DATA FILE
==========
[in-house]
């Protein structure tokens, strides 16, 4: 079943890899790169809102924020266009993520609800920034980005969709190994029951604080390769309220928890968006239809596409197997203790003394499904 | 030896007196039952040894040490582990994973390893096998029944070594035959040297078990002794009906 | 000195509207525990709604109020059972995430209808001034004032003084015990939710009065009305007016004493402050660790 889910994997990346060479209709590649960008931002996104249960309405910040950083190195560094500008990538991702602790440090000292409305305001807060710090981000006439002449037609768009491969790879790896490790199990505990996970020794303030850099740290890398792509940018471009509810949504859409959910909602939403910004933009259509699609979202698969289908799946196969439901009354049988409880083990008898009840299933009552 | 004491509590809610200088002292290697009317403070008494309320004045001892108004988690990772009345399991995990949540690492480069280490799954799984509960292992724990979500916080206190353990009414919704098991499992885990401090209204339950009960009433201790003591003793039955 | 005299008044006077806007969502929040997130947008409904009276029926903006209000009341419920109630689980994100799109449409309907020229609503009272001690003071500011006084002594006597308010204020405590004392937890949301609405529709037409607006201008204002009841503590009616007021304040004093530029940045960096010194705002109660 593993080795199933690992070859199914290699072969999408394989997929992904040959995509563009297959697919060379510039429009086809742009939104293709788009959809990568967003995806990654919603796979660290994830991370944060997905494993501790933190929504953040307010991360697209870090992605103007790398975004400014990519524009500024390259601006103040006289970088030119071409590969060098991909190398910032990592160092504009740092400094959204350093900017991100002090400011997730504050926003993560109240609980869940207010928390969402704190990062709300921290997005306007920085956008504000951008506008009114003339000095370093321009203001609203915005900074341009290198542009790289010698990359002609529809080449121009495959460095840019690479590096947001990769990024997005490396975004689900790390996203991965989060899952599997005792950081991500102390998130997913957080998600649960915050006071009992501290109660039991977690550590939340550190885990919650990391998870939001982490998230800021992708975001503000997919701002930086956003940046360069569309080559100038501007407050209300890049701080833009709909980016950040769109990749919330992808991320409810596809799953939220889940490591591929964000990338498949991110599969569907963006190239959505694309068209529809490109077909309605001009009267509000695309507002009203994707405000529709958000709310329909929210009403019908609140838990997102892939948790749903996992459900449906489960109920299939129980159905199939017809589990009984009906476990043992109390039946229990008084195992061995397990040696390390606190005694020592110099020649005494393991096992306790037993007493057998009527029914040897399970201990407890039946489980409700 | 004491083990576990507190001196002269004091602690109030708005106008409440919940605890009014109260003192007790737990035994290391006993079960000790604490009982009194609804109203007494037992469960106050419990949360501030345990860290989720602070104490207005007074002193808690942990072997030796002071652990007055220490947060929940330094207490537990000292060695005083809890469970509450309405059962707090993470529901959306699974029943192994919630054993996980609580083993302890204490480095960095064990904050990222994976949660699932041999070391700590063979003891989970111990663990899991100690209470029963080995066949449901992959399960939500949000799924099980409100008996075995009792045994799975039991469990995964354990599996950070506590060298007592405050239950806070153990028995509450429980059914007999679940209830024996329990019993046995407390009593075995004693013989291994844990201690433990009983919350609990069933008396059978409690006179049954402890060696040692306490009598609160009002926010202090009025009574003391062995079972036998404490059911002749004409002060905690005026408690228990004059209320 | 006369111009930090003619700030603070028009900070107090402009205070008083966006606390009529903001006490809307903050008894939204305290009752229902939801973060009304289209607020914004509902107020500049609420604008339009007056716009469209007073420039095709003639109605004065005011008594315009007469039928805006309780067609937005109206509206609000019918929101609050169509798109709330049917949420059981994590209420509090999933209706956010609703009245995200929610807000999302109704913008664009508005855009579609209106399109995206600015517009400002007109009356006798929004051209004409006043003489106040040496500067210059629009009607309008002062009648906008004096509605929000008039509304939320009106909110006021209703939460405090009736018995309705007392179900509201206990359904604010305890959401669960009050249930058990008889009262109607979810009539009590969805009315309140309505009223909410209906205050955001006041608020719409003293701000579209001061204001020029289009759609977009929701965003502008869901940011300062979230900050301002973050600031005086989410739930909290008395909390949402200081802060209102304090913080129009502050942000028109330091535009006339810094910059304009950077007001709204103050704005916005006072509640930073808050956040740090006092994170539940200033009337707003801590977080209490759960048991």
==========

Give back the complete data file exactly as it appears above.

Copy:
[in-house]
């Protein structure tokens, strides 16, 4: 079943890899790169809102924020266009993520609800920034980005969709190994029951604080390769309220928890968006239809596409197997203790003394499904 | 030896007196039952040894040490582990994973390893096998029944070594035959040297078990002794009906 | 000195509207525990709604109020059972995430209808001034004032003084015990939710009065009305007016004493402050660790 889910994997990346060479209709590649960008931002996104249960309405910040950083190195560094500008990538991702602790440090000292409305305001807060710090981000006439002449037609768009491969790879790896490790199990505990996970020794303030850099740290890398792509940018471009509810949504859409959910909602939403910004933009259509699609979202698969289908799946196969439901009354049988409880083990008898009840299933009552 | 004491509590809610200088002292290697009317403070008494309320004045001892108004988690990772009345399991995990949540690492480069280490799954799984509960292992724990979500916080206190353990009414919704098991499992885990401090209204339950009960009433201790003591003793039955 | 005299008044006077806007969502929040997130947008409904009276029926903006209000009341419920109630689980994100799109449409309907020229609503009272001690003071500011006084002594006597308010204020405590004392937890949301609405529709037409607006201008204002009841503590009616007021304040004093530029940045960096010194705002109660 593993080795199933690992070859199914290699072969999408394989997929992904040959995509563009297959697919060379510039429009086809742009939104293709788009959809990568967003995806990654919603796979660290994830991370944060997905494993501790933190929504953040307010991360697209870090992605103007790398975004400014990519524009500024390259601006103040006289970088030119071409590969060098991909190398910032990592160092504009740092400094959204350093900017991100002090400011997730504050926003993560109240609980869940207010928390969402704190990062709300921290997005306007920085956008504000951008506008009114003339000095370093321009203001609203915005900074341009290198542009790289010698990359002609529809080449121009495959460095840019690479590096947001990769990024997005490396975004689900790390996203991965989060899952599997005792950081991500102390998130997913957080998600649960915050006071009992501290109660039991977690550590939340550190885990919650990391998870939001982490998230800021992708975001503000997919701002930086956003940046360069569309080559100038501007407050209300890049701080833009709909980016950040769109990749919330992808991320409810596809799953939220889940490591591929964000990338498949991110599969569907963006190239959505694309068209529809490109077909309605001009009267509000695309507002009203994707405000529709958000709310329909929210009403019908609140838990997102892939948790749903996992459900449906489960109920299939129980159905199939017809589990009984009906476990043992109390039946229990008084195992061995397990040696390390606190005694020592110099020649005494393991096992306790037993007493057998009527029914040897399970201990407890039946489980409700 | 004491083990576990507190001196002269004091602690109030708005106008409440919940605890009014109260003192007790737990035994290391006993079960000790604490009982009194609804109203007494037992469960106050419990949360501030345990860290989720602070104490207005007074002193808690942990072997030796002071652990007055220490947060929940330094207490537990000292060695005083809890469970509450309405059962707090993470529901959306699974029943192994919630054993996980609580083993302890204490480095960095064990904050990222994976949660699932041999070391700590063979003891989970111990663990899991100690209470029963080995066949449901992959399960939500949000799924099980409100008996075995009792045994799975039991469990995964354990599996950070506590060298007592405050239950806070153990028995509450429980059914007999679940209830024996329990019993046995407390009593075995004693013989291994844990201690433990009983919350609990069933008396059978409690006179049954402890060696040692306490009598609160009002926010202090009025009574003391062995079972036998404490059911002749004409002060905690005026408690228990004059209320 | 006369111009930090003619700030603070028009900070107090402009205070008083966006606390009529903001006490809307903050008894939204305290009752229902939801973060009304289209607020914004509902107020500049609420604008339009007056716009469209007073420039095709003639109605004065005011008594315009007469039928805006309780067609937005109206509206609000019918929101609050169509798109709330049917949420059981994590209420509090999933209706956010609703009245995200929610807000999302109704913008664009508005855009579609209106399109995206600015517009400002007109009356006798929004051209004409006043003489106040040496500067210059629009009607309008002062009648906008004096509605929000008039509304939320009106909110006021209703939460405090009736018995309705007392179900509201206990359904604010305890959401669960009050249930058990008889009262109607979810009539009590969805009315309140309505009223909410209906205050955001006041608020719409003293701000579209001061204001020029289009759609977009929701965003502008869901940011300062979230900050301002973050600031005086989410739930909290008395909390949402200081802060209102304090913080129009502050942000028109330091535009006339810094910059304009950077007001709204103050704005916005006072509640930073808050956040740090006092994170539940200033009337707003801590977080209490759960048991």